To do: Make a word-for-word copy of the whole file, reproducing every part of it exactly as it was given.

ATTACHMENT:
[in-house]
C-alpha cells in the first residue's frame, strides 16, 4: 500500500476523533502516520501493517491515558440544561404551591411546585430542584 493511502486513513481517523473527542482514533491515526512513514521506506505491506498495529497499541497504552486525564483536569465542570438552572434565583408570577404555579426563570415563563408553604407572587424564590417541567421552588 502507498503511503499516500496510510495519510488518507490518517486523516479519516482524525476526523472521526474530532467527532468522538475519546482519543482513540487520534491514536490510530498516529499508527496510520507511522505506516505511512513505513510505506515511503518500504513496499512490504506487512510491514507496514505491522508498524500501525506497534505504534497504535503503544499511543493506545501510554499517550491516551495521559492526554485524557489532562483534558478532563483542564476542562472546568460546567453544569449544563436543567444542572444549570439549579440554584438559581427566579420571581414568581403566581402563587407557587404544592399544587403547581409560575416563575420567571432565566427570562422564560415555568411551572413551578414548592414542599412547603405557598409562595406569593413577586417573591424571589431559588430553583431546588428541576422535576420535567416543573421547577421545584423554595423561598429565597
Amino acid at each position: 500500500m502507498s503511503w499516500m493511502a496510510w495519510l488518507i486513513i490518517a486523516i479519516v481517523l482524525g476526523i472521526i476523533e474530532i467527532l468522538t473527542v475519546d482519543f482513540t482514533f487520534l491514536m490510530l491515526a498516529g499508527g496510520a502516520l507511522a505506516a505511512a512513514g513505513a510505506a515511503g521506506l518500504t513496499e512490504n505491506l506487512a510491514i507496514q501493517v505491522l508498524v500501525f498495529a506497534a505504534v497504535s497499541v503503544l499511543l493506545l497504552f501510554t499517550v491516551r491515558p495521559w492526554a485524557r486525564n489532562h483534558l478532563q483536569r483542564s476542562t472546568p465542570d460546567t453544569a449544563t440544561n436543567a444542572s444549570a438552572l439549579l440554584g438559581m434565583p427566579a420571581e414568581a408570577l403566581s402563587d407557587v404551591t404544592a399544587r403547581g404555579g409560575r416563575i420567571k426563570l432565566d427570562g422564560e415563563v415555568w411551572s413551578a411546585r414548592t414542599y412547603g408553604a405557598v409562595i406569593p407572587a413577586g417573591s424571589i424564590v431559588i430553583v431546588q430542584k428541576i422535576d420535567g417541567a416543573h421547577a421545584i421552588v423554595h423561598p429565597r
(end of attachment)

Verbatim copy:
[in-house]
C-alpha cells in the first residue's frame, strides 16, 4: 500500500476523533502516520501493517491515558440544561404551591411546585430542584 493511502486513513481517523473527542482514533491515526512513514521506506505491506498495529497499541497504552486525564483536569465542570438552572434565583408570577404555579426563570415563563408553604407572587424564590417541567421552588 502507498503511503499516500496510510495519510488518507490518517486523516479519516482524525476526523472521526474530532467527532468522538475519546482519543482513540487520534491514536490510530498516529499508527496510520507511522505506516505511512513505513510505506515511503518500504513496499512490504506487512510491514507496514505491522508498524500501525506497534505504534497504535503503544499511543493506545501510554499517550491516551495521559492526554485524557489532562483534558478532563483542564476542562472546568460546567453544569449544563436543567444542572444549570439549579440554584438559581427566579420571581414568581403566581402563587407557587404544592399544587403547581409560575416563575420567571432565566427570562422564560415555568411551572413551578414548592414542599412547603405557598409562595406569593413577586417573591424571589431559588430553583431546588428541576422535576420535567416543573421547577421545584423554595423561598429565597
Amino acid at each position: 500500500m502507498s503511503w499516500m493511502a496510510w495519510l488518507i486513513i490518517a486523516i479519516v481517523l482524525g476526523i472521526i476523533e474530532i467527532l468522538t473527542v475519546d482519543f482513540t482514533f487520534l491514536m490510530l491515526a498516529g499508527g496510520a502516520l507511522a505506516a505511512a512513514g513505513a510505506a515511503g521506506l518500504t513496499e512490504n505491506l506487512a510491514i507496514q501493517v505491522l508498524v500501525f498495529a506497534a505504534v497504535s497499541v503503544l499511543l493506545l497504552f501510554t499517550v491516551r491515558p495521559w492526554a485524557r486525564n489532562h483534558l478532563q483536569r483542564s476542562t472546568p465542570d460546567t453544569a449544563t440544561n436543567a444542572s444549570a438552572l439549579l440554584g438559581m434565583p427566579a420571581e414568581a408570577l403566581s402563587d407557587v404551591t404544592a399544587r403547581g404555579g409560575r416563575i420567571k426563570l432565566d427570562g422564560e415563563v415555568w411551572s413551578a411546585r414548592t414542599y412547603g408553604a405557598v409562595i406569593p407572587a413577586g417573591s424571589i424564590v431559588i430553583v431546588q430542584k428541576i422535576d420535567g417541567a416543573h421547577a421545584i421552588v423554595h423561598p429565597r